AARP 2017 Social Security Policy Innovation Challenge
Social Security is the foundation of financial security for Americans when workers retire, face severe disability, or suffer the death of a working parent or spouse. Yet benefits are modest, and the program was created in the context of much different demographic and economic trends than those that prevail today. As our nation looks to ensure Social Security’s future, we must keep what works, make improvements where needed, and take steps toward long-term financial stability.
In 2017, AARP launched its first Social Security Innovation Challenge to identify policy solutions that would strengthen economic security for American workers and retirees by achieving Social Security solvency and maintaining benefit adequacy for future generations.
Through the Challenge, scholars and researchers were invited to submit ideas from a variety of disciplines. Applicants were encouraged to consider macro trends (e.g., in the workforce, income, wealth, savings rates, life expectancy, fertility rates, marital status) and to take an innovative look at policy options that address these trends.
Policy Innovation Challenge Awardees
An expert panel conducted a blind review and identified the seven highest-ranking concepts. With support from AARP, the authors of those concepts further developed their policy innovations and worked with the Urban Institute to assess the financial and distributional impacts. An Executive Summary and Full Report for each of the seven innovations are below.
Two proposals co-authored by AARP staff ranked highly in the blind review and in fact were among the seven concepts selected to be further developed and modeled by the Urban Institute.
AARP is committed to investing in the surfacing and development of policy innovations. AARP does not necessarily support any of the policy proposals identified as part of this innovation challenge.
A Targeted Minimum Benefit Plan (MBP): A New Proposal to Reduce Poverty among Older Americans
This innovation creates a new Minimum Benefit Plan (MBP) for low-earning retirees that would more effectively target appropriate recipients, in the process factoring in other public assistance programs.
Authored by Pamela Herd, University of Wisconsin-Madison; Melissa Favreault, Urban Institute; Tim Smeeding, University of Wisconsin–Madison; and Madonna Harrington Meyer, Maxwell School of Syracuse University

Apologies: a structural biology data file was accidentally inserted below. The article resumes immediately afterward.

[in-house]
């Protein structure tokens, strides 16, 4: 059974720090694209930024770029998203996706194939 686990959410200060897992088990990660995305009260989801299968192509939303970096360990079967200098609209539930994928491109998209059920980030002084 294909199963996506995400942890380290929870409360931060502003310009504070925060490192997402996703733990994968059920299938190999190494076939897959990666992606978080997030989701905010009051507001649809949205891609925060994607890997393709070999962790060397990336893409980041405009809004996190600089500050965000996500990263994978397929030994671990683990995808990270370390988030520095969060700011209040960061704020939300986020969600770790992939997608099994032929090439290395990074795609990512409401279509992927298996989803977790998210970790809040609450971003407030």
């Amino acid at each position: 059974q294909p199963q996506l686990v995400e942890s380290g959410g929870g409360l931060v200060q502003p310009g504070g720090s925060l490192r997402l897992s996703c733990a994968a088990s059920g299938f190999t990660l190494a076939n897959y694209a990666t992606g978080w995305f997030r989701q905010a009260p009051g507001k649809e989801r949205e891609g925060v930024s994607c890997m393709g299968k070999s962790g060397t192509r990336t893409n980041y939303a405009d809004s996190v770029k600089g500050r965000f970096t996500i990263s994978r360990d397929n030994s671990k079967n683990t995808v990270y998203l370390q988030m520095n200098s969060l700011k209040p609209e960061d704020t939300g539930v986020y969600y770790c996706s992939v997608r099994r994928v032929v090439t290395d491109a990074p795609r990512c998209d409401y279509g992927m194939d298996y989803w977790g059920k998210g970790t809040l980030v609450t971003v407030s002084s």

A Revised Minimum Benefit to Better Meet the Adequacy and Equity Standards in Social Security
This innovation revises Social Security's minimum benefit to assure that eligible retired workers avoid impoverishment. It adopts an augmented poverty threshold linked to employment history.
Authored by Kimberly J. Johnson, Indiana University School of Social Work; Elizabeth Johns, University of Massachusetts Boston Gerontology Institute & University of Maine Center on Aging
Catch-Up Contributions: An Equitable and Affordable Solution to the Retirement Savings Crisis
This innovation would allow workers to make “catch-up” contributions via increased
Authored by Teresa Ghilarducci, Anthony Webb, and Michael Papadopoulos, The New School for Social Research; Wei Sun, Renmin University
Evaluating Lump Sum Incentives for Delayed Social Security Claiming
This innovation would provide beneficiaries with a lump-sum payment if they delay claiming retirement benefits.
Authored by Olivia S. Mitchell, The Wharton School of the University of Pennsylvania; Raimond Maurer, Goethe University of Frankfurt
Supplemental Transition Accounts for Retirement
This innovation would establish mandatory add-on accounts known as Supplemental Transition Accounts for Retirement (START) that each worker would be required to exhaust before receiving Social Security retirement benefits.
Authored by Gary Koenig, AARP Public Policy Institute; Jason Fichtner, Mercatus Center at George Mason University; and William G. Gale, Brookings Institute
More Retirement Stability in an Unstable World
This innovation would allow workers to receive credits for three activities and statuses that currently do not allow for the accrual of Social Security benefits: unpaid family caregiving, unemployment, and job training.
Authored by Christian Weller, McCormack Graduate School of Policy and Global Studies, University of Massachusetts Boston: Darrick Hamilton, Milano School of International Affairs, Management and Urban Policy, and Department of Economics, New School for Social Research, The New School, New York
Social Security Lifelong Learning Benefits
This innovation would allow eligible workers to tap Social Security benefits early to use for up to two years of education or skills training.
Authored by Debra Whitman, EVP/Chief Public Policy Officer, AARP; Marc Freedman, Founder & CEO, Encore.org; and Jim Emerman, Executive Vice President, Encore.org
As part of the Innovation Challenge, the National Academy of Social Insurance and AARP hosted a day-long exploration of bold new ideas in Social Security policy. Please visit the 2017 Social Security Policy Innovations Challenge Event page for a full list of speakers and discussion topics.